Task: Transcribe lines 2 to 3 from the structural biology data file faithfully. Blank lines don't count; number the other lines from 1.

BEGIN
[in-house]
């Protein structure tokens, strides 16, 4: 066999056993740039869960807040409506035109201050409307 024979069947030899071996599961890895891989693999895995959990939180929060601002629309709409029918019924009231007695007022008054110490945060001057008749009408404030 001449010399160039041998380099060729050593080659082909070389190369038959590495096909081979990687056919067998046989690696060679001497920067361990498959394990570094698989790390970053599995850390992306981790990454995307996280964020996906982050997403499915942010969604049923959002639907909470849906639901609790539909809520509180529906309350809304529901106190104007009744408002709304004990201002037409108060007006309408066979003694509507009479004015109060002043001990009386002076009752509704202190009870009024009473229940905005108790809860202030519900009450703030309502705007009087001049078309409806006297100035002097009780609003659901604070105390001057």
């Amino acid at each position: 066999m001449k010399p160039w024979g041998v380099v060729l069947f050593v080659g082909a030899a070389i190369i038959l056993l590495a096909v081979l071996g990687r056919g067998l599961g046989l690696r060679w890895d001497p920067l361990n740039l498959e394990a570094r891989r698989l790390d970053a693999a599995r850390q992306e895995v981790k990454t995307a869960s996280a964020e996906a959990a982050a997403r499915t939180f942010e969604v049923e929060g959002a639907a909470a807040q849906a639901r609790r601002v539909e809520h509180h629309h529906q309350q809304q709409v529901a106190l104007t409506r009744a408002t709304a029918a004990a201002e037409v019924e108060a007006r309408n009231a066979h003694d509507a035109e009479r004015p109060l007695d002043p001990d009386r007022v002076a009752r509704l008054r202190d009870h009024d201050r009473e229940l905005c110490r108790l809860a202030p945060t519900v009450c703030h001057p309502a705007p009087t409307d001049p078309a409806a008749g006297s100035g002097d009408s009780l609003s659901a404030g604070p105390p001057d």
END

């Protein structure tokens, strides 16, 4: 066999056993740039869960807040409506035109201050409307 024979069947030899071996599961890895891989693999895995959990939180929060601002629309709409029918019924009231007695007022008054110490945060001057008749009408404030 001449010399160039041998380099060729050593080659082909070389190369038959590495096909081979990687056919067998046989690696060679001497920067361990498959394990570094698989790390970053599995850390992306981790990454995307996280964020996906982050997403499915942010969604049923959002639907909470849906639901609790539909809520509180529906309350809304529901106190104007009744408002709304004990201002037409108060007006309408066979003694509507009479004015109060002043001990009386002076009752509704202190009870009024009473229940905005108790809860202030519900009450703030309502705007009087001049078309409806006297100035002097009780609003659901604070105390001057």
């Amino acid at each position: 066999m001449k010399p160039w024979g041998v380099v060729l069947f050593v080659g082909a030899a070389i190369i038959l056993l590495a096909v081979l071996g990687r056919g067998l599961g046989l690696r060679w890895d001497p920067l361990n740039l498959e394990a570094r891989r698989l790390d970053a693999a599995r850390q992306e895995v981790k990454t995307a869960s996280a964020e996906a959990a982050a997403r499915t939180f942010e969604v049923e929060g959002a639907a909470a807040q849906a639901r609790r601002v539909e809520h509180h629309h529906q309350q809304q709409v529901a106190l104007t409506r009744a408002t709304a029918a004990a201002e037409v019924e108060a007006r309408n009231a066979h003694d509507a035109e009479r004015p109060l007695d002043p001990d009386r007022v002076a009752r509704l008054r202190d009870h009024d201050r009473e229940l905005c110490r108790l809860a202030p945060t519900v009450c703030h001057p309502a705007p009087t409307d001049p078309a409806a008749g006297s100035g002097d009408s009780l609003s659901a404030g604070p105390p001057d």